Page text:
Hotel Managers' Perceptions of Homeless Job Applicants

Open Access
Author:
Shockley, Alexander Edwin
Area of Honors:
Hospitality Management
Degree:
Bachelor of Science
Document Type:
Thesis
Thesis Supervisors:
  • Breffni Noone, Thesis Supervisor
  • Breffni Noone, Honors Advisor
  • Anna S Mattila, Faculty Reader
Keywords:
  • hotel
  • manager
  • hotel manager
  • homeless
  • homelessness
  • job applicant
  • hire
  • stereotype
  • discrimination
  • bias
  • hiring
  • perceptions
Abstract:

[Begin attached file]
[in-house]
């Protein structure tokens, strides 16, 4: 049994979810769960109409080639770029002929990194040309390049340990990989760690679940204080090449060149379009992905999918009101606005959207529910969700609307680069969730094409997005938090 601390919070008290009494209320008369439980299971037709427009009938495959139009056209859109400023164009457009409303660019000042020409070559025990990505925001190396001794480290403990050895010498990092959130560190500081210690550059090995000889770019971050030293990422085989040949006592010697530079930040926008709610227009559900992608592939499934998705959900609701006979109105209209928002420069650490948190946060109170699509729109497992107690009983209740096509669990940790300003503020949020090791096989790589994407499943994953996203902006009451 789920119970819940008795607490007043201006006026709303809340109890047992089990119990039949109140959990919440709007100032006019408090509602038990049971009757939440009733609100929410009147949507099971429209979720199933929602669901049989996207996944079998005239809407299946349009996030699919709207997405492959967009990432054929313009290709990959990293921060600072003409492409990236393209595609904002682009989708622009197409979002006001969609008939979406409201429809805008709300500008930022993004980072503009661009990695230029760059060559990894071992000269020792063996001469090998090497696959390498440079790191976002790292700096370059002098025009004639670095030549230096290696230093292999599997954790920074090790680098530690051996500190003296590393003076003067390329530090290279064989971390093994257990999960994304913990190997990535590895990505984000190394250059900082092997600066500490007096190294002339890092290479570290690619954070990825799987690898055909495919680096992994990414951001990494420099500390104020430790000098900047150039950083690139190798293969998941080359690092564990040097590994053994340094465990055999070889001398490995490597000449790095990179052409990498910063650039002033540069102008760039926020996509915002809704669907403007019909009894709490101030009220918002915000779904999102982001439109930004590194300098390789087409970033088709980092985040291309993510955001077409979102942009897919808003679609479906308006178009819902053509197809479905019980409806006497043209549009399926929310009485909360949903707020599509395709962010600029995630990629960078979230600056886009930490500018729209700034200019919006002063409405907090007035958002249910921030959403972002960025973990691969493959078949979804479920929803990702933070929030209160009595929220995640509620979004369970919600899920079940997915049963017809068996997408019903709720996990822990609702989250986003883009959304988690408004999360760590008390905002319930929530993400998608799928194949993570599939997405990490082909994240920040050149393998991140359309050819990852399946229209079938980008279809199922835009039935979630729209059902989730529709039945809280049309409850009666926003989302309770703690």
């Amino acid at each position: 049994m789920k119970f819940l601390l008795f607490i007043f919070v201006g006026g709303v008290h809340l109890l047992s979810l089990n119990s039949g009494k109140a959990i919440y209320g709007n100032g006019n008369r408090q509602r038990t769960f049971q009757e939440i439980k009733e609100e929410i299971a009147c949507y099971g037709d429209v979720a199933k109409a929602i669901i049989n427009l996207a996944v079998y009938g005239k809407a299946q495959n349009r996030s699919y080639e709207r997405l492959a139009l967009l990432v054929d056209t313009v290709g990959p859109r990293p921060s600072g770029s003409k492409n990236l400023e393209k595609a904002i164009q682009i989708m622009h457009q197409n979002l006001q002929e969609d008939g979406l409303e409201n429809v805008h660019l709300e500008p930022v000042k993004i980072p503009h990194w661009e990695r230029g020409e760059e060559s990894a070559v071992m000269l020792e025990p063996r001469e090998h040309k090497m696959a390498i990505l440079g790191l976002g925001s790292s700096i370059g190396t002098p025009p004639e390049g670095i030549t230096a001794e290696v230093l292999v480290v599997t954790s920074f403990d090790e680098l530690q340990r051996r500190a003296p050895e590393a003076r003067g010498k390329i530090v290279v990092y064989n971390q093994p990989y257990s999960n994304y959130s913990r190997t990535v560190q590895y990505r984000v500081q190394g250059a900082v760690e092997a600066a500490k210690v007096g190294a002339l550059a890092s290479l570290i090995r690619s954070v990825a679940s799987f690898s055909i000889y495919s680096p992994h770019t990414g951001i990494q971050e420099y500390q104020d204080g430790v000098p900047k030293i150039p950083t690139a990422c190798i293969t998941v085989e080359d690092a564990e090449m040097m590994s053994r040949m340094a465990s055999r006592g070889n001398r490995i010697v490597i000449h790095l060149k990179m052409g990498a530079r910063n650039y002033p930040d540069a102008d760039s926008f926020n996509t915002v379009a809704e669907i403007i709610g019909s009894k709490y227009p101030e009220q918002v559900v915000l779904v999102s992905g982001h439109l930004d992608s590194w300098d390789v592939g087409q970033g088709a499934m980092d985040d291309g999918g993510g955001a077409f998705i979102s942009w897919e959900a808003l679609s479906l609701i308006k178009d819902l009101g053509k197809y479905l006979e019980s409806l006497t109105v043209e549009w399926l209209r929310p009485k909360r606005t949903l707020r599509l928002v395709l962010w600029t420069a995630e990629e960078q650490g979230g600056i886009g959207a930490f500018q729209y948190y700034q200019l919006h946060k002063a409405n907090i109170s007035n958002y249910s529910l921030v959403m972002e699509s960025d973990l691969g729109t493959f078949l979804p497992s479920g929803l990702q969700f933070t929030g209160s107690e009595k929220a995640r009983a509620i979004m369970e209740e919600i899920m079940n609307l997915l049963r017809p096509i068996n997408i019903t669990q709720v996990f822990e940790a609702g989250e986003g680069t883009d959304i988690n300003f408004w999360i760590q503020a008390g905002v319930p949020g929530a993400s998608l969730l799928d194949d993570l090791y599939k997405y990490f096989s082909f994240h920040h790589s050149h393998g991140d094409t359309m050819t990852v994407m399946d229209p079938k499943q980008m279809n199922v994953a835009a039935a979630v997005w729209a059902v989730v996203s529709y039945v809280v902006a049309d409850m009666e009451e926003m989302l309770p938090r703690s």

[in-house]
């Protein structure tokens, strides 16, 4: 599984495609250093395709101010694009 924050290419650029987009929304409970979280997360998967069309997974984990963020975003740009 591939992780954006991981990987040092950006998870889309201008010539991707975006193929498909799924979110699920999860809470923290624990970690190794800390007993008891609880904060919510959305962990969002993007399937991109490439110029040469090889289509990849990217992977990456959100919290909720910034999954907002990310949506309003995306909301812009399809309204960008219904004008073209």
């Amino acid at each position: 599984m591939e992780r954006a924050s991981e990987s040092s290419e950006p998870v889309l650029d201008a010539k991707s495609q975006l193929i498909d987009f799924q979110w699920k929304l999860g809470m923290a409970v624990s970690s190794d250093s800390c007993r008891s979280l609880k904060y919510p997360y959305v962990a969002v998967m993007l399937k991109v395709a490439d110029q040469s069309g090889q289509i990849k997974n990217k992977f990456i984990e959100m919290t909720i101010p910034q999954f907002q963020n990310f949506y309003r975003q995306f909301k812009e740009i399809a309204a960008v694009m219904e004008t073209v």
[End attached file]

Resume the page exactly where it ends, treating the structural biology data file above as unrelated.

One of the leading causes of homelessness is the lack of employment for individuals. The hotel industry is growing, providing employment opportunity for entry-level workers. This study used a 2 (homelessness vs. non-homelessness) × 2 (male vs. female) between-subjects experimental design to examine the stereotypes and perceptions that exist when a hotel manager considers hiring a job applicant (that identifies as homeless) for a front desk position. Using the Stereotype Content Model, the roles of warmth and competence were tested to evaluate how the stereotypes and perceptions affect the hiring manager’s assessments of the applicant and ultimately their decision to hire or not hire the individual. This study found that gender moderated the effect of homeless status on perceptions of warmth. When the job applicant was male, perceptions of warmth were lower when the individual was homeless (vs. not homeless). There was no significant difference in perceptions of warmth across homeless and non-homeless female applicants. Further, the effect of homeless status on managers’ general perceptions of the applicant, the applicant’s hirability, and the managers’ intent to hire for males (vs. females) was mediated by perceptions of warmth. When a job applicant identified as homeless and male, they were more likely to be perceived as less warm (than non-homeless males), which ultimately yielded lower managers’ general perceptions of the applicant, the applicant’s hirability, and the managers’ intent to hire.